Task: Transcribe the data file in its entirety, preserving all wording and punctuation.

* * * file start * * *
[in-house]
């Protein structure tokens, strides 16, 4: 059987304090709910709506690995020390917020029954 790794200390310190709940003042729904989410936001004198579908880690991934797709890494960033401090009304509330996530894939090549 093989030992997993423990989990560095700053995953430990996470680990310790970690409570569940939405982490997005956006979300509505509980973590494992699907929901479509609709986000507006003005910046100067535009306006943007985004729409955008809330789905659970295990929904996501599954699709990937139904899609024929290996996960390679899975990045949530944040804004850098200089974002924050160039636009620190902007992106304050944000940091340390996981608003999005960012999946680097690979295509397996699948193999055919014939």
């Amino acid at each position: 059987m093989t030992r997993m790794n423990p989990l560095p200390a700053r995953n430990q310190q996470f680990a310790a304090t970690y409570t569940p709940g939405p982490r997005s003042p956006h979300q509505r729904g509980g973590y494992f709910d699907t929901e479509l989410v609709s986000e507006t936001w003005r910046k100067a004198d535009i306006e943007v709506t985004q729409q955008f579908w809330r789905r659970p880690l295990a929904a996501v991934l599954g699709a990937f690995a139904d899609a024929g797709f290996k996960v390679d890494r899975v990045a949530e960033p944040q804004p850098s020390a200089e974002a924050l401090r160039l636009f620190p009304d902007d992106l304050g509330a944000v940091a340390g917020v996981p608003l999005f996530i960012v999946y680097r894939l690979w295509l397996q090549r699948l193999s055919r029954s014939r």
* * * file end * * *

[in-house]
């Protein structure tokens, strides 16, 4: 059987304090709910709506690995020390917020029954 790794200390310190709940003042729904989410936001004198579908880690991934797709890494960033401090009304509330996530894939090549 093989030992997993423990989990560095700053995953430990996470680990310790970690409570569940939405982490997005956006979300509505509980973590494992699907929901479509609709986000507006003005910046100067535009306006943007985004729409955008809330789905659970295990929904996501599954699709990937139904899609024929290996996960390679899975990045949530944040804004850098200089974002924050160039636009620190902007992106304050944000940091340390996981608003999005960012999946680097690979295509397996699948193999055919014939």
């Amino acid at each position: 059987m093989t030992r997993m790794n423990p989990l560095p200390a700053r995953n430990q310190q996470f680990a310790a304090t970690y409570t569940p709940g939405p982490r997005s003042p956006h979300q509505r729904g509980g973590y494992f709910d699907t929901e479509l989410v609709s986000e507006t936001w003005r910046k100067a004198d535009i306006e943007v709506t985004q729409q955008f579908w809330r789905r659970p880690l295990a929904a996501v991934l599954g699709a990937f690995a139904d899609a024929g797709f290996k996960v390679d890494r899975v990045a949530e960033p944040q804004p850098s020390a200089e974002a924050l401090r160039l636009f620190p009304d902007d992106l304050g509330a944000v940091a340390g917020v996981p608003l999005f996530i960012v999946y680097r894939l690979w295509l397996q090549r699948l193999s055919r029954s014939r």